Koyczan to take Lougheed on emotional tour
Shane Koyczan plays the Jeanne and Peter Lougheed Performing Arts Centre on Friday at 8 p.m. Kaare Iverson Photography/ Supplied
If the spoken word has a rock star, his name is Shane Koyczan
The Yellowknife native broke on to the world scene during the opening ceremonies of the 2010 Vancouver Olympics, since then he has toured relentlessly and his Youtube videos have been seen by more than 16 million people.
On Friday, Koyczan will perform at the Jeanne and Peter Performing Art Centre.
Being popular and in demand was not always the way for poet, but that pain has inspired his life’s work.
Reaching these levels is not something he ever really expected when he jumped into the world of being an artist.
“There is no path into this, you’re really just hacking away with whatever is at your disposal just trying to clear a path,” he said.
“I don’t think anyone that gets into poetry or starts writing poetry would be with the notion that this is going to make me famous — I’m going to have a successful career based on poetry. Everyone out there is telling you not to do it and for a very good reason, it’s not easy.”
Koyczan drives deep into the depths his of his youth, he talks about bullying and the lasting effects it has on the bullied, about cancer, about loss, about mental health, about being raised by his grandparents and much of the rest of his life.
Writing poetry and going through his life has been a cathartic process for bearded artist.
“A lot of it is taking that anger or joy or whatever it is and nailing it to the page,” said Koyczan.
“A lot of the times when you get an idea and you have a feeling and you want to write about it, you have to try to keep it there on the desk with you. It’s hard because it wiggles and it squirms and it wants to get off the table and runaway a lot of the time. You really have to focus in and take advantage of the time you have when you do write those things. When it happens you delve into yourself quite deeply. I find the gems that sparkle the brightest are the ones we dig deepest for.”
This journey through his life eventually led him to reconnect with his dad who he had not seen since he was a child. He spent four years filming the documentary Shut up and Say Something with friend and filmmaker Stuart Gillies and directed by Melanie Wood. The documentary has been a must-see production on the international film festival circuit since debuting in Vancouver a month ago.
The movie was completely different than anything he has done before.
“It’s thousands of hours of footage being distilled down into basically a drop — 90 minutes,” said Koyczan. “You know in your core what it took to get to that place, what you went through to do those things, but none of that ends up on film. It’s a jarring experience to have to watch, but I’m glad I did it because it opened up this other world to me with my family.”
Constantly unwrapping his story to the world does have its drawbacks. For as much truth as he speaks, it can paint a false picture of himself through other’s interpretation.
Despite spending his professional life in the spotlight, he is admittedly socially awkward. People tend take his words and write themselves into his work and project that story onto him. And for as much as he is surrounded by a theatre full of people for two hours a night, it can still be a lonely existence. People think they know him by his work, but they do not really know him.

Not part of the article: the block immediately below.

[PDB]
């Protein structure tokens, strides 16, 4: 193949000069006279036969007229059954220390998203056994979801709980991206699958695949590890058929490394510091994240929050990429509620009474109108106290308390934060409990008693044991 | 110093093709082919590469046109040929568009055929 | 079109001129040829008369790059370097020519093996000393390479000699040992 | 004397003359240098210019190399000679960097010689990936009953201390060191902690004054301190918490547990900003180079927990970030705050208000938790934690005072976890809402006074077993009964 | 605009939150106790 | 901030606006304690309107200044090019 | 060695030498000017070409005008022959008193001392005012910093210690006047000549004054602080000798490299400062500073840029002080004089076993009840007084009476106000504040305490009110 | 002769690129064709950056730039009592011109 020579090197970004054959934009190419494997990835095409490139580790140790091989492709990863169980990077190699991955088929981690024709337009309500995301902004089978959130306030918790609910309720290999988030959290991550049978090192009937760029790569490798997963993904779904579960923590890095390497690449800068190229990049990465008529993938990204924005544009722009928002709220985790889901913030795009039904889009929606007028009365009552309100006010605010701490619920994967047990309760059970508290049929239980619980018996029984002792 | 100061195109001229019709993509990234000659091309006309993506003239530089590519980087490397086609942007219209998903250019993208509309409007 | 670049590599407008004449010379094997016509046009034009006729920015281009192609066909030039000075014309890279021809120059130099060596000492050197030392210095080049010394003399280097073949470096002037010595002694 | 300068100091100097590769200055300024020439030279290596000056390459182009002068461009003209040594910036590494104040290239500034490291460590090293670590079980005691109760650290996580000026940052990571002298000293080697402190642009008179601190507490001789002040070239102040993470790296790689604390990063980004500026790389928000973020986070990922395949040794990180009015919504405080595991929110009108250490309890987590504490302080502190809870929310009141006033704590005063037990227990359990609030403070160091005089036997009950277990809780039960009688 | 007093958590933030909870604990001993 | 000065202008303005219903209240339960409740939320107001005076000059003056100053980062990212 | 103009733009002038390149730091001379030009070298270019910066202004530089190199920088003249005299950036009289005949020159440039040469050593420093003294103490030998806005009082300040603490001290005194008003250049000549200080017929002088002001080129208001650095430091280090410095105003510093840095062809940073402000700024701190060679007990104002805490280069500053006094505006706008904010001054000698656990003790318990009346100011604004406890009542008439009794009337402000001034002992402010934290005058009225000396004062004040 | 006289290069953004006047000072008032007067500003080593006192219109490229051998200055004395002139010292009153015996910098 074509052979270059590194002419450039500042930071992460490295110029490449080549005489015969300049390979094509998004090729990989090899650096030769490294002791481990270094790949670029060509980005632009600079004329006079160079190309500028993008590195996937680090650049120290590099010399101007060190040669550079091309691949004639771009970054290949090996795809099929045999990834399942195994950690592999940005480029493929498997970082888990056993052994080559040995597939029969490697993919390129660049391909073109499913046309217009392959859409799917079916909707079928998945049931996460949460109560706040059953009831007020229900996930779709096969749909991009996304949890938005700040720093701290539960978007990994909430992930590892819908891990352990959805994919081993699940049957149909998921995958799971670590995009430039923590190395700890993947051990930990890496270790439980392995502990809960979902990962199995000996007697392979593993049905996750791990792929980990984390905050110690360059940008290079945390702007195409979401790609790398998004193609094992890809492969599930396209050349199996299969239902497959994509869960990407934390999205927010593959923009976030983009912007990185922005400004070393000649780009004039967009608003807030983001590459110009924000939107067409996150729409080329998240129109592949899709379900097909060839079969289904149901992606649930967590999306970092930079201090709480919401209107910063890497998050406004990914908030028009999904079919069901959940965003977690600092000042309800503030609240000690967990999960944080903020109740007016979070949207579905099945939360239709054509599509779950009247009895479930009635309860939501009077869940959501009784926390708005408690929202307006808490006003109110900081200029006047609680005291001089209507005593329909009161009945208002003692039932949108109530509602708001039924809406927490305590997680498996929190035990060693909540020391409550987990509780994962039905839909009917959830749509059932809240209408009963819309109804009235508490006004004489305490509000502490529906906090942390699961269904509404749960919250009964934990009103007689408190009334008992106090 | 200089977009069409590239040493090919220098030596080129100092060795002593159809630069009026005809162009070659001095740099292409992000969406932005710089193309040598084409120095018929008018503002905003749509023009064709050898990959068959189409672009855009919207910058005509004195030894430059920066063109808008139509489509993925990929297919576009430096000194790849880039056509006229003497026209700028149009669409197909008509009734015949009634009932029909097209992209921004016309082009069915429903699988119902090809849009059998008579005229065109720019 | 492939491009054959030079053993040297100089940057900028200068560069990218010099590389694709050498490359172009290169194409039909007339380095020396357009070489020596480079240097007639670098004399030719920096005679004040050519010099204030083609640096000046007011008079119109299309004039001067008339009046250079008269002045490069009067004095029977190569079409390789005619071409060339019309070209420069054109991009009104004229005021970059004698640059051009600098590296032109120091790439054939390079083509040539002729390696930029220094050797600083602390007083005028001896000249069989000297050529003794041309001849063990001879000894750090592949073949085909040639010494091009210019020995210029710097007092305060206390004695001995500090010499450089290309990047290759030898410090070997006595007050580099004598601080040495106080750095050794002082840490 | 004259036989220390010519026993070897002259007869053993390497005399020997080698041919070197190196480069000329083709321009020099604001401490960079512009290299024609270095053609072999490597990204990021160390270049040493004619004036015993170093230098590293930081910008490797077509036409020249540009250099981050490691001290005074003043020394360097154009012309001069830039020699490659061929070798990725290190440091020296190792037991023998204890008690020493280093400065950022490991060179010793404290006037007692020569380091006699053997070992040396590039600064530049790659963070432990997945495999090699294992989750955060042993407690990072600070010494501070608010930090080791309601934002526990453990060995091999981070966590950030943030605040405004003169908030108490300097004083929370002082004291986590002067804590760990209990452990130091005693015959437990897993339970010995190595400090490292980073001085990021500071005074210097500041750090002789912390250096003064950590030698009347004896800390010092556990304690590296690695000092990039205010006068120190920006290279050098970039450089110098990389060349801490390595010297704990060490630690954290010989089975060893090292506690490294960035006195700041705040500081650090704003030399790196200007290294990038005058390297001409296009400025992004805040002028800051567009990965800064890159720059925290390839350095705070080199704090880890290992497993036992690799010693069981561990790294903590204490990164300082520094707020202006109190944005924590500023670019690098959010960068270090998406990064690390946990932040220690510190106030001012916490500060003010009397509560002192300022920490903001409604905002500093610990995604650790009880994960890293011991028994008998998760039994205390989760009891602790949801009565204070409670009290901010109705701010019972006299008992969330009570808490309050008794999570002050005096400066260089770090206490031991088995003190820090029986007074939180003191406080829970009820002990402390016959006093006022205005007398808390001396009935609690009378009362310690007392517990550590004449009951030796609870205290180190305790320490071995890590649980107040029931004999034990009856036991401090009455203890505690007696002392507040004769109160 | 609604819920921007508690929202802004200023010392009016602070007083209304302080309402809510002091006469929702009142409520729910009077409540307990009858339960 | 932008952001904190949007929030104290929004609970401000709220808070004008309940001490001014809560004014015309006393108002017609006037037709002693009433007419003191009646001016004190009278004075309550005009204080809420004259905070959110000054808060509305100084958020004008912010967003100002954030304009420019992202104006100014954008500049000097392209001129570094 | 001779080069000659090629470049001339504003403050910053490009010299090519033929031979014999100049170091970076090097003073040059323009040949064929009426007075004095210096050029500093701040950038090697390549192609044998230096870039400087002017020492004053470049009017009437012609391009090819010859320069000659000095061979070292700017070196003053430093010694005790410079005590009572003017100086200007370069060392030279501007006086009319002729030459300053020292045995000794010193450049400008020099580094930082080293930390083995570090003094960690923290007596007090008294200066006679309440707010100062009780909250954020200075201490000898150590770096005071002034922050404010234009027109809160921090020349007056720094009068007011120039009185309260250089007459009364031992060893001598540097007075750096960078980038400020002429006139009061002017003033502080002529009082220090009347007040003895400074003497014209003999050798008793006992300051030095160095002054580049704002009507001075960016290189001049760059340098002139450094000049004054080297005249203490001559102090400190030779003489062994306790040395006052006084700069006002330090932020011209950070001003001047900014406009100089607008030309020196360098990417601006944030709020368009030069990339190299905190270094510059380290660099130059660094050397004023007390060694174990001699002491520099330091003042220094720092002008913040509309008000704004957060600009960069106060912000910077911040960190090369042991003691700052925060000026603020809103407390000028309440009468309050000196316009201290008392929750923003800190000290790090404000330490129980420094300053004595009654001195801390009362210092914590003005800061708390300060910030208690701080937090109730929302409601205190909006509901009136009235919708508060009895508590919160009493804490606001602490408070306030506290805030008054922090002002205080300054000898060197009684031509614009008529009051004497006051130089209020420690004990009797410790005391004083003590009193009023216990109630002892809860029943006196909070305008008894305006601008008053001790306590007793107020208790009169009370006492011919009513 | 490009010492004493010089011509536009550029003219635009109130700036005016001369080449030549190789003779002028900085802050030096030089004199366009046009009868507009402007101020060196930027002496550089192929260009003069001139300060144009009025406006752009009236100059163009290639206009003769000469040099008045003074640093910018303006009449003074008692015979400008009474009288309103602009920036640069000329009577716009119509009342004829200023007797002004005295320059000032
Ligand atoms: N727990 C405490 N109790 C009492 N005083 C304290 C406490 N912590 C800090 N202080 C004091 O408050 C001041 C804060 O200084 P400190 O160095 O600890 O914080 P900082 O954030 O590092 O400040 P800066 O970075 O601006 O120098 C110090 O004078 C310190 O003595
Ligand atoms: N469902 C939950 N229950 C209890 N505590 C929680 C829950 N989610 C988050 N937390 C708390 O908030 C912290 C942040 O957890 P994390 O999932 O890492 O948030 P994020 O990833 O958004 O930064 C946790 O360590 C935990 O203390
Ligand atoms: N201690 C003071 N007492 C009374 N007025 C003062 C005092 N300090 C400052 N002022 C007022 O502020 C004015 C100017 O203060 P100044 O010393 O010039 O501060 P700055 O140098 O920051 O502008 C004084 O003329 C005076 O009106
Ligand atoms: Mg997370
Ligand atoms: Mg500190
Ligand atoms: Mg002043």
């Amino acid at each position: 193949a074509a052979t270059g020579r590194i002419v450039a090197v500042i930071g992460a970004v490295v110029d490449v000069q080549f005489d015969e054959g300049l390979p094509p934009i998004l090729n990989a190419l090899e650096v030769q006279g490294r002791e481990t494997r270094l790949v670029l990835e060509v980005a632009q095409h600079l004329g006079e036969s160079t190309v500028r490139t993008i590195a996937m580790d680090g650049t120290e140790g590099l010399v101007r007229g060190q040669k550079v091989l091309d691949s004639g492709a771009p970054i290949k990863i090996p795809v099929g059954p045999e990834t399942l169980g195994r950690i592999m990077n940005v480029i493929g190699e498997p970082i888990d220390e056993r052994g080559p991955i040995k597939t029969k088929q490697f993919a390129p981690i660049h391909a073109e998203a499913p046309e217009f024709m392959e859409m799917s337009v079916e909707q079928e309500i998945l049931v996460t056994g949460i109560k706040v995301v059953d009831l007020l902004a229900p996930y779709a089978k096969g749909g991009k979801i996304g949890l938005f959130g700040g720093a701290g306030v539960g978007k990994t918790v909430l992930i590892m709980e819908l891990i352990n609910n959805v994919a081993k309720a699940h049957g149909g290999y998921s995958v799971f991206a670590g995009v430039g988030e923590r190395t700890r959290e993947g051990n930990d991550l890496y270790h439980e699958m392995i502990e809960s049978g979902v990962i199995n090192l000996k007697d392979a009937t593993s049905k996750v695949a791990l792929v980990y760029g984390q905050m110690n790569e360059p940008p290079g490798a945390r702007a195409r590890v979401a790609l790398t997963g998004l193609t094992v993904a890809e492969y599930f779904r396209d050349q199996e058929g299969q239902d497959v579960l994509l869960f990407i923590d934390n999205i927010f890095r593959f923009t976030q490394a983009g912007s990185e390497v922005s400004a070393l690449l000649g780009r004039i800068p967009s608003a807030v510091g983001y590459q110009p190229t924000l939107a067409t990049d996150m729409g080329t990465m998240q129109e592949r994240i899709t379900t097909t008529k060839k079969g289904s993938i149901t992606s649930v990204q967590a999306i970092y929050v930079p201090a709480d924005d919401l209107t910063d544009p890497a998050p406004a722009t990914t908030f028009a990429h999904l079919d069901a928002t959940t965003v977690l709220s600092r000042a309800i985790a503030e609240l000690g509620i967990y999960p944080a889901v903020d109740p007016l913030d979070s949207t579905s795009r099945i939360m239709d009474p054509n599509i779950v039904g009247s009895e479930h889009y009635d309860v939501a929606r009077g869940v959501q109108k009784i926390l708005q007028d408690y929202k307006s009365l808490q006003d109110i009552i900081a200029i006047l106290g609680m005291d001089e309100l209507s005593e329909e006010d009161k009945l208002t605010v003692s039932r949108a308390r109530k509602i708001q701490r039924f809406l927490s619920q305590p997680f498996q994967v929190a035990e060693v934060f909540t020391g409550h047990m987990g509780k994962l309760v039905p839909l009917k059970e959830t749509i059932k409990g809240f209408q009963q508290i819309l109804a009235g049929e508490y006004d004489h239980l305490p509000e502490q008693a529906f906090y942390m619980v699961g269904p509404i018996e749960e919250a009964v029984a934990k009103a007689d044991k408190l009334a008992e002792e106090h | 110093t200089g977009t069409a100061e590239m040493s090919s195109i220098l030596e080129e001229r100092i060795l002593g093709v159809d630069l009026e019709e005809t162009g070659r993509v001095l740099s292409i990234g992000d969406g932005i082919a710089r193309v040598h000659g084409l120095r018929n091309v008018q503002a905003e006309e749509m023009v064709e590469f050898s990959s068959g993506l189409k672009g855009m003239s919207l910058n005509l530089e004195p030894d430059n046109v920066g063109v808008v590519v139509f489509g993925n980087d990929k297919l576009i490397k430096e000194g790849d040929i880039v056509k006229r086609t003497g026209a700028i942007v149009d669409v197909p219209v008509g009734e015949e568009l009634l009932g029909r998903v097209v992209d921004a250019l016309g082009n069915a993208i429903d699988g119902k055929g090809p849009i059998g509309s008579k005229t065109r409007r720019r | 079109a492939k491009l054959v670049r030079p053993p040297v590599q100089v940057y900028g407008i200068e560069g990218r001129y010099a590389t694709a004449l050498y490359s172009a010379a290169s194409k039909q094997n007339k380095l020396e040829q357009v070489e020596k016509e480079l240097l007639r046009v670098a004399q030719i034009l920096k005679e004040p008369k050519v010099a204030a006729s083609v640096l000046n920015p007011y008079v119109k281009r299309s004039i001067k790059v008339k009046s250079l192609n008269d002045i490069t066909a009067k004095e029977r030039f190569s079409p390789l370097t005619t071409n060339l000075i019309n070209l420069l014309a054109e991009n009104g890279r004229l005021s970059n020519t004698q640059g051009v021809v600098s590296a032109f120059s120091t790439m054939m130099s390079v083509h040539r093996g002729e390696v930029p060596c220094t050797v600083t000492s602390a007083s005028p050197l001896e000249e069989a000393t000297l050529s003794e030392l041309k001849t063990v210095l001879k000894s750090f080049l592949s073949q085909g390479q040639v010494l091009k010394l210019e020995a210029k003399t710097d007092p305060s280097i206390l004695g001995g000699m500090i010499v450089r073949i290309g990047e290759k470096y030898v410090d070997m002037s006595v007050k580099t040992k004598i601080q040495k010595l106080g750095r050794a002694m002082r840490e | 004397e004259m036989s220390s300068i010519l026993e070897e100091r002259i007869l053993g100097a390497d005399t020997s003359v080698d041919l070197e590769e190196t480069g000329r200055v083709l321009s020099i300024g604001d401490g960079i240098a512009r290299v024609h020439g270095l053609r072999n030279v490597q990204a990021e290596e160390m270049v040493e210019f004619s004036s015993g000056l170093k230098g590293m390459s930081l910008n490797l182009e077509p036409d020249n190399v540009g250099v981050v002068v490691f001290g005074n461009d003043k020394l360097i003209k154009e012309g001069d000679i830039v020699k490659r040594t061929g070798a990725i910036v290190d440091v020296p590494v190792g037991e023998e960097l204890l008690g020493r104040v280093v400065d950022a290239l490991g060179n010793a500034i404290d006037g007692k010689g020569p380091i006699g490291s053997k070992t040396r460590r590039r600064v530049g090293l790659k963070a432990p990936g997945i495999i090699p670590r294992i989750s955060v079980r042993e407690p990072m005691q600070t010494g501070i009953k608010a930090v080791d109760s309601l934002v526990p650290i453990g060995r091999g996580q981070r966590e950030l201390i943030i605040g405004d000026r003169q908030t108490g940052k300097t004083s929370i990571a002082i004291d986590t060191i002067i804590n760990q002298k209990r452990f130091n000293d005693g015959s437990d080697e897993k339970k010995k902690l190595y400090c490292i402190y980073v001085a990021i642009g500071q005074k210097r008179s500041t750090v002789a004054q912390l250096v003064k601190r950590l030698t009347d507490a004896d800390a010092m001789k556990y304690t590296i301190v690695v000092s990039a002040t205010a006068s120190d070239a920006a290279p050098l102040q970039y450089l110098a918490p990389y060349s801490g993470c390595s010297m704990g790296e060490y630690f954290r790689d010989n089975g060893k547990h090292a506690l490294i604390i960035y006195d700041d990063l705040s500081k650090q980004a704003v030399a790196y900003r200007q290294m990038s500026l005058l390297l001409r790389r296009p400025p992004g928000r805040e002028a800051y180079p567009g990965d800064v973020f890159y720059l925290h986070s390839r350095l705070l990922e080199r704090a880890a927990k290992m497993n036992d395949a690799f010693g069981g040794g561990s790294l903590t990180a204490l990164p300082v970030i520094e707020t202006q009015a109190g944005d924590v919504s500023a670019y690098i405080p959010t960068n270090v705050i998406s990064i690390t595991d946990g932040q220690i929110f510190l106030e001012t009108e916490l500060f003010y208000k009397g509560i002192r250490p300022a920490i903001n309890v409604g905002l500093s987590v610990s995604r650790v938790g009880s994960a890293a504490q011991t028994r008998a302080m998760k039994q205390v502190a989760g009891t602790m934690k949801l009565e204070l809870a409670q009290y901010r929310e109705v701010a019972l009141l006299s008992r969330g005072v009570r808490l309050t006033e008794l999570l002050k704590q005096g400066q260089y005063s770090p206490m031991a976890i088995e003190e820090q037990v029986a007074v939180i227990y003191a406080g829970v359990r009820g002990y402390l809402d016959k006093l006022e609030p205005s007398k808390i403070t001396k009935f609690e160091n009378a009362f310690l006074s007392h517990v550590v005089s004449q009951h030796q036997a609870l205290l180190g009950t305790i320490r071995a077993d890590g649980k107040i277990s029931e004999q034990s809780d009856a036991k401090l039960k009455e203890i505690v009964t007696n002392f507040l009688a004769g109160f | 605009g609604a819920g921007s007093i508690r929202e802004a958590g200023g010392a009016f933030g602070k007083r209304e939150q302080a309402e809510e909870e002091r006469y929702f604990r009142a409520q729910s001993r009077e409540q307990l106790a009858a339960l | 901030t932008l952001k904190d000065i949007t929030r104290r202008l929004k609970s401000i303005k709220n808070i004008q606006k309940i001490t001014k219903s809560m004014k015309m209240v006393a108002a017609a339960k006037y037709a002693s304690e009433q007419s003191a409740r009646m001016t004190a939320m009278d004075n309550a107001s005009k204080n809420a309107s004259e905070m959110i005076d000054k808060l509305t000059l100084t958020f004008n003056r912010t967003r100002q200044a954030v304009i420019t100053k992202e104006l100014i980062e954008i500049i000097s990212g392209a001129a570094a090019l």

“It’s really hard when you go and you’re telling people ‘here are these personal things’ and they’re immediately attaching their own thing to that,” he said. “As you get more popular and successful, you think your circle increases. … But the people that were around in the beginning become more and more important, because you start to realize that these are the people that have seen the journey since the beginning.”
Koyczan is done writing about himself for the time being. He started a new production company with Gillies to work more on film, allowing his heart to repair itself “from the swiss cheese it’s become over the years.”
He is focusing his new material on the world around him about the good and the bad and the issues that define this generation like climate change, the online world and tragedies.
“They’re still emotional works, but they don’t come from an emotional place,” said Koyczan.
His show is a little different every night, much of it depends on how he feels heading into the performance, or if there is some kind of an anniversary. But he will not just sit on one emotional level for an entire show. He will balance it out with a full range of the human psyche.
“I think that life is messy. It consists of all those different things,” said Koyczan. “What I try to do with a show is I try to take people on a tour of their emotional range, because we all have that range …
“People are constantly being told to shut off that part of themselves, but it is important that they have those moments of release as well, that emotional release.”
He has toured around the world, lived in major cities like Vancouver, but finds himself gravitating back to smaller centres like Penticton where he currently lives. Koyczan says playing smaller communities like Camrose has given him some of his favourite memories on the road because of their unpredictability derived from an absence of expectation.
“I enjoy smaller communities … because they still have a sense of what community actually is,” he said. “A lot of cities are starting to lose that.”
Tickets are available at the Lougheed Centre box office and at camroselive.ca with curtains at 8 p.m.